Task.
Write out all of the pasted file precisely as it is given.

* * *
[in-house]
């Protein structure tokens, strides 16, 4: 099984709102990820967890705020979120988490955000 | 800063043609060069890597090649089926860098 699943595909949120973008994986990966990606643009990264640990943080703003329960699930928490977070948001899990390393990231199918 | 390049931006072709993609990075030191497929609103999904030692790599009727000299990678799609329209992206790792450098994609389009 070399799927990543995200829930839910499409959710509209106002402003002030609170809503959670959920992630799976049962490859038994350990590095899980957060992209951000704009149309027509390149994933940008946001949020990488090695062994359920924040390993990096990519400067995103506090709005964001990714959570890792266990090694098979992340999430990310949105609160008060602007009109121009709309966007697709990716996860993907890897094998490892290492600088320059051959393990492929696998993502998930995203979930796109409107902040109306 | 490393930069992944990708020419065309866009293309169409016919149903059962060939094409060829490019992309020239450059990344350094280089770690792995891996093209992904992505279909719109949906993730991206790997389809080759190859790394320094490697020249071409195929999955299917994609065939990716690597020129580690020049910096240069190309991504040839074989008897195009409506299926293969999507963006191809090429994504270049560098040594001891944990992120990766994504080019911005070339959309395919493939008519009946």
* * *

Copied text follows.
[in-house]
């Protein structure tokens, strides 16, 4: 099984709102990820967890705020979120988490955000 | 800063043609060069890597090649089926860098 699943595909949120973008994986990966990606643009990264640990943080703003329960699930928490977070948001899990390393990231199918 | 390049931006072709993609990075030191497929609103999904030692790599009727000299990678799609329209992206790792450098994609389009 070399799927990543995200829930839910499409959710509209106002402003002030609170809503959670959920992630799976049962490859038994350990590095899980957060992209951000704009149309027509390149994933940008946001949020990488090695062994359920924040390993990096990519400067995103506090709005964001990714959570890792266990090694098979992340999430990310949105609160008060602007009109121009709309966007697709990716996860993907890897094998490892290492600088320059051959393990492929696998993502998930995203979930796109409107902040109306 | 490393930069992944990708020419065309866009293309169409016919149903059962060939094409060829490019992309020239450059990344350094280089770690792995891996093209992904992505279909719109949906993730991206790997389809080759190859790394320094490697020249071409195929999955299917994609065939990716690597020129580690020049910096240069190309991504040839074989008897195009409506299926293969999507963006191809090429994504270049560098040594001891944990992120990766994504080019911005070339959309395919493939008519009946």